The point of this policy is to prevent YouTube from being flooded with opportunistic attempts to make money for little effort. If a video is in the public domain, there is little other reason to post such a video. If you are modifying the video in a significant way, however, you should be safe from YouTube’s policies.
YouTube’s Standard License
We’ve covered what you can do with public domain works, but what about YouTube’s standard license?
From the uploader’s perspective, YouTube’s standard license grants broadcasting rights to YouTube. Basically, this means that the video is only licensed for watching on YouTube, and cannot be reproduced or redistributed without your express consent.
In agreeing to this license, you are also agreeing to YouTube’s terms regarding uploading videos. Still, the most significant factor is that you have control over your video when it comes to other people re-using it.
You will be entirely within your licensing terms to deny—or grant—permission for any use of your video. This applies equally to small individual YouTubers and multi-million dollar media companies.
If you are not the uploader, and you are considering using another YouTuber’s content, you will need to get permission from the uploader unless it is Creative Commons. We’ll get to that shortly.
Now, the reality of the majority of YouTube videos is that using a small sample of another video will not result in any legal action taken against you. For one thing, a small enough sample would be considered fair use, and not worth arguing over for the creator. But also, most YouTube creators cannot afford the expensive legal fees of attempting to sue someone.
If you use significant portions of another YouTuber’s video—or the whole thing—expect to get your video taken down unless you have the permission of the uploader. For larger corporations, such as record labels and media companies, using even a few seconds of their content can be enough to get a video automatically penalized.
For such companies, you are unlikely to get permission, or even a response if you request it, so it would be best to consider that a non-option.
So, we mentioned that public domain and just grabbing content and hoping for the best weren’t your only options for re-using YouTube video. When a YouTube video is uploaded, the uploader can choose between the standard YouTube license and a Creative Commons license.
There are many variations of the Creative Commons license; however, YouTube only offers one of those variations. This is known as a CC BY license, but what is it?
Let’s start with Creative Commons as a whole. Creative Commons is a non-profit organization that makes sharing and re-using original works and knowledge easy and free. There is a lot to this organization beyond their licenses, but this article is not about Creative Commons, so we’re going to stick the licensing.
By using a Creative Commons license, you have a properly worded, completely legal document that lays out the licensing terms of a given piece of content.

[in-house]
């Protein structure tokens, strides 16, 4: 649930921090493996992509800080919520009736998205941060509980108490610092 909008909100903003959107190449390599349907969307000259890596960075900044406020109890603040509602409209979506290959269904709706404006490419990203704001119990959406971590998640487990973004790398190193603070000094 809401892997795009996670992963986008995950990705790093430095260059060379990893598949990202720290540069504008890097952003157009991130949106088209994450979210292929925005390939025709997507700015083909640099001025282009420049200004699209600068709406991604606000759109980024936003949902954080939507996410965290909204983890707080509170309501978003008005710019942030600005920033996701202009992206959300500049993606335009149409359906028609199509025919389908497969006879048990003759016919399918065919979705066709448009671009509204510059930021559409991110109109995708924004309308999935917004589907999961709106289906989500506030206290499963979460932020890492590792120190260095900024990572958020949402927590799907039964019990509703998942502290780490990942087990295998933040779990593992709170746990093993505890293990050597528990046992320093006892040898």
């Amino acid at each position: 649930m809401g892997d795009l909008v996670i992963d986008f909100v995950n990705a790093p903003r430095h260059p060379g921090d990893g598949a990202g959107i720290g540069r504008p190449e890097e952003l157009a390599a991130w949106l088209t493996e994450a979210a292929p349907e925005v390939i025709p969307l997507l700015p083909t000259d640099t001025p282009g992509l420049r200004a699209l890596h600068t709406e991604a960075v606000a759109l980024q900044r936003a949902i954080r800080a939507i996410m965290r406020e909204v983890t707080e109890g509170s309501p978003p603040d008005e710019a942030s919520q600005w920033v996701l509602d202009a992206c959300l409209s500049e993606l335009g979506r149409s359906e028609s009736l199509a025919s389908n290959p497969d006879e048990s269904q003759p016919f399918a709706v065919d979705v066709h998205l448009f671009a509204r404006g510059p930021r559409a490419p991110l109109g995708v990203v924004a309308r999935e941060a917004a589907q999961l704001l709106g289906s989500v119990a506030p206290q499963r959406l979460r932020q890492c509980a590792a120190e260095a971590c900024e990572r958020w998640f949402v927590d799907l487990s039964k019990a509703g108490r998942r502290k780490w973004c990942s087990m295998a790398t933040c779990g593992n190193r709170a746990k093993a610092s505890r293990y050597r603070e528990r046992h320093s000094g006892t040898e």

Using this kind of license makes sharing content easier because there is no ambiguity or uncertainty about whether content can be used. The answer is yes; the only question is what is required of the entity using the material.
For example, CC0 is their base-level license, and, practically speaking, is the same as public domain. There are no requirements of compensation or attribution on CC0 works, and there are no restrictions on how you can use it. Other versions of the license do have limitations on how the work can be used, or requirements in order to use it.
Still, we’re only going to go into detail on the license that YouTube allows you to choose.
CC BY License
The CC BY License allows for the sharing, copying, and redistribution of the licensed material in any medium or format. You are free to transform, remix, and add to the material for any purpose, including commercial.
Perhaps most significant is the fact that the creator of the material cannot revoke any of the freedoms you have been granted. This only applies as long as you follow the terms of the license, however.
The only requirements under this license are that you must give credit to the creator, link to the complete license, and make it clear if any changes were made (and what they are). It is also essential that you do not make it appear as though the creator endorses your work.
Another facet of Creative Commons licenses is that you may not place any restrictions on CC BY licensed material. One example of this would be taking CC BY content wholesale and putting it behind a paywall.
The situation regarding using CC BY licensed video (or other content) in your YouTube videos is the same as with public domain. You are free to do so, however, merely finding creative commons works and reposting them will fall afoul of YouTube’s re-use policies. That will almost certainly see your videos disqualified from monetization.
If your content is sufficiently transformative, or if you only include the CC BY content as a relatively small part of your video, you should be fine.
Are YouTube videos public domain? Unfortunately not. At least, most of the time they’re not. The critical thing to remember when considering the use of existing YouTube content—as well as any content on the Internet—is that you need explicit consent in some form from the creator. That is if you want to use that content without running into problems further down the line.
As a general rule, assume that any content for which a large corporation owns the copyright is a no go. It will almost certainly get taken down, and some companies are more litigious than others.
And, remember, if you want to monetize your content, you need to add something to it. You can’t just upload an existing public domain or Creative Commons video. Well, you can, but YouTube will flag it under their re-use policy and disqualify it from monetization. Add something of value for your viewers to the content, and you should be good to go.
And, if you see some recent content that you really want to use in a future video; you can always wait 95 years for the copyright to expire!